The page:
The future is in our hands

Connect’s Head of Client Services, Daniel Lambie, says internal communications needs to be more proactive if it’s to keep pace with an ever-changing landscape

I had the pleasure recently of helping pull together an event for IoIC Scotland, exploring the changing relationships between employers and employees.

It was a rewarding experience, working with some very talented and dedicated experts. The speakers represented a broad church, from the think tank IPPR Scotland to Scottish Power and Microsoft. Annabel Dunstan, author of The People Business, held it all together.

What was most fascinating was the consensus that over the last decade change has been phenomenal, and that for the next decade it is likely to accelerate faster still.

It has become a cliché that change is the only constant. But clichés are created from truths.

So how do we in our profession manage this?

What remains disappointingly apparent is that change is something that manages internal communications. How we flip that coin continues to represent our biggest challenge.

Wouldn’t it be great if internal communications (IC) became known as a function that instigated positive change? For the (almost) two decades I’ve worked in the profession, we’ve moaned about being regarded as a delivery mechanism. But too often in too many organisations we haven’t been able to change that.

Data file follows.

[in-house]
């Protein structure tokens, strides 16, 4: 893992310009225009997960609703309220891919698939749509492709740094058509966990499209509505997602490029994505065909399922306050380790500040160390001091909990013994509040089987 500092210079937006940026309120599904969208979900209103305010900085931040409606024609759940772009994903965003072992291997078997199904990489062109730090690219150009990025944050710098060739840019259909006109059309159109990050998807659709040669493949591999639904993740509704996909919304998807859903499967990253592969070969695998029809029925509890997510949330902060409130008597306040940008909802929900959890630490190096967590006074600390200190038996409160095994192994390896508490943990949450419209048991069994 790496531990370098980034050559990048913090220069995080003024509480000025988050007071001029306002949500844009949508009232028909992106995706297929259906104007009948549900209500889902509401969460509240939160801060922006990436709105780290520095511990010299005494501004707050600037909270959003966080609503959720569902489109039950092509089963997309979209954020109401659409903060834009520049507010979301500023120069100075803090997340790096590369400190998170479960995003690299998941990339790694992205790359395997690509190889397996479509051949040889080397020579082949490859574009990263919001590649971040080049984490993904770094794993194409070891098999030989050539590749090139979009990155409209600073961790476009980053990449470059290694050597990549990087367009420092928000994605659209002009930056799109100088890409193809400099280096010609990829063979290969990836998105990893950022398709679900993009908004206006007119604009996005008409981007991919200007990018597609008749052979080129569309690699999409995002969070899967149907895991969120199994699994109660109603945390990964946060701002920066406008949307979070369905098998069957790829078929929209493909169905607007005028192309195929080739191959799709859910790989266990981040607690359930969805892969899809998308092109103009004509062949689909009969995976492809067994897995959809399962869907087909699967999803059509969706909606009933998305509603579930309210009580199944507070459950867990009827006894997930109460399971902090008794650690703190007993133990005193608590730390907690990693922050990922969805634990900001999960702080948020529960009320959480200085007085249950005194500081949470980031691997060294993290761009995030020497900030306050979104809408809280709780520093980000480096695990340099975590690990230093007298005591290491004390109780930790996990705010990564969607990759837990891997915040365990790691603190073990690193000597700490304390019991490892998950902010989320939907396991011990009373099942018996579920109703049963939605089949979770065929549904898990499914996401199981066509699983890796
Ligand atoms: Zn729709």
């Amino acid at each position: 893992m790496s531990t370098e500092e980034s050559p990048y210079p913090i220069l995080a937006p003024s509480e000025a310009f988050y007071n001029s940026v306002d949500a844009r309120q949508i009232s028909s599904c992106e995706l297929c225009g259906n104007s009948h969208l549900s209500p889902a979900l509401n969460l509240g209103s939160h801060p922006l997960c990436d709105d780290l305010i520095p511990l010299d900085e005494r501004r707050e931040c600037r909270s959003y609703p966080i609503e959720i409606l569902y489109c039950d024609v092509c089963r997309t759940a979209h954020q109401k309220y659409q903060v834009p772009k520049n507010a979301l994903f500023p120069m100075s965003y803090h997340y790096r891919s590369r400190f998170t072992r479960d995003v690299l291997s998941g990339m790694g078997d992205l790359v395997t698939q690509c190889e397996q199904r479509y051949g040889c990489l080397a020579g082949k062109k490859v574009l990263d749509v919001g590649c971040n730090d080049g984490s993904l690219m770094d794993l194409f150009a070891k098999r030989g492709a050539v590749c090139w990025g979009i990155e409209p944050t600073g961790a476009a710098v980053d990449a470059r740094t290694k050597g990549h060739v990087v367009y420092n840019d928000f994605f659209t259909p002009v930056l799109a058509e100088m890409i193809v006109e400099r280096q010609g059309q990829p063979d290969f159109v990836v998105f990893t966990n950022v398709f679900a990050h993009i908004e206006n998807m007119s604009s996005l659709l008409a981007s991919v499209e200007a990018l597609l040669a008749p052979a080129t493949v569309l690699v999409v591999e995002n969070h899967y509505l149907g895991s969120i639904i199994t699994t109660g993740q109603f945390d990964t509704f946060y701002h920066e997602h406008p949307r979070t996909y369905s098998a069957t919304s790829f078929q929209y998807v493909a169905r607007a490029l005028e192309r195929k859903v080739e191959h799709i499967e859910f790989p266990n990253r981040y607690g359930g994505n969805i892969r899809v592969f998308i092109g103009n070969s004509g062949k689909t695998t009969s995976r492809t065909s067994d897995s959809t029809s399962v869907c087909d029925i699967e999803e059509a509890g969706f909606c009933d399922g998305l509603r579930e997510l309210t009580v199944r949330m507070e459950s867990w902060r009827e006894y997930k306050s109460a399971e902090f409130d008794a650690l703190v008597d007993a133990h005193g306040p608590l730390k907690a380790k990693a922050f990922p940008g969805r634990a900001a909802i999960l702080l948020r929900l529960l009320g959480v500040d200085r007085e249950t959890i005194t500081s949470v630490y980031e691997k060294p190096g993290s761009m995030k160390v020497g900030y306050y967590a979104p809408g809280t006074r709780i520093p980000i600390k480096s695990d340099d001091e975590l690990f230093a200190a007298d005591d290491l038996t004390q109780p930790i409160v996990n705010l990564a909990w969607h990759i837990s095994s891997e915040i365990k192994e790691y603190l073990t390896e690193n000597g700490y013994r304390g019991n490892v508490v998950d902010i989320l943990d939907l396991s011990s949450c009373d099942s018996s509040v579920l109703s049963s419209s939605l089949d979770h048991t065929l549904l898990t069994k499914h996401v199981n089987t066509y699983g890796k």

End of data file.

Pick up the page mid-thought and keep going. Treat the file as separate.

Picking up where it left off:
Annabel made a great point. IC has lacked the credibility afforded to other functions, such as HR, IT or Marketing – because it fails to use data as its bedrock. Until we do this, we will lag behind.

We need to measure everything we do and clearly illustrate how our activity is making a positive, tangible impact on the delivery of strategy, the development of internal culture and the effectiveness of the organisations we represent.

We also need a forensic understanding of our audience and be able to confidently articulate this to have real influence at a board level.

As the demographic of our audience shifts, and the expectations they have with it, it is incumbent on IC professionals to be able to redesign the way we operate. Channels will come and go; we need to carefully manage this. The relationships emerging generations have with employers may be unrecognisable to what we understand now, let alone ten or 20 years ago. Again, it is up to us to understand this and shape our output accordingly.

The world has come a long way since I published my first internal magazine. Collectively we’ve been slow to react to this. Knowing the pace of change is only likely to increase should be our prompt to be more proactive. Our future success as a profession depends on it.

Contact Daniel on 0141 560 3040 or email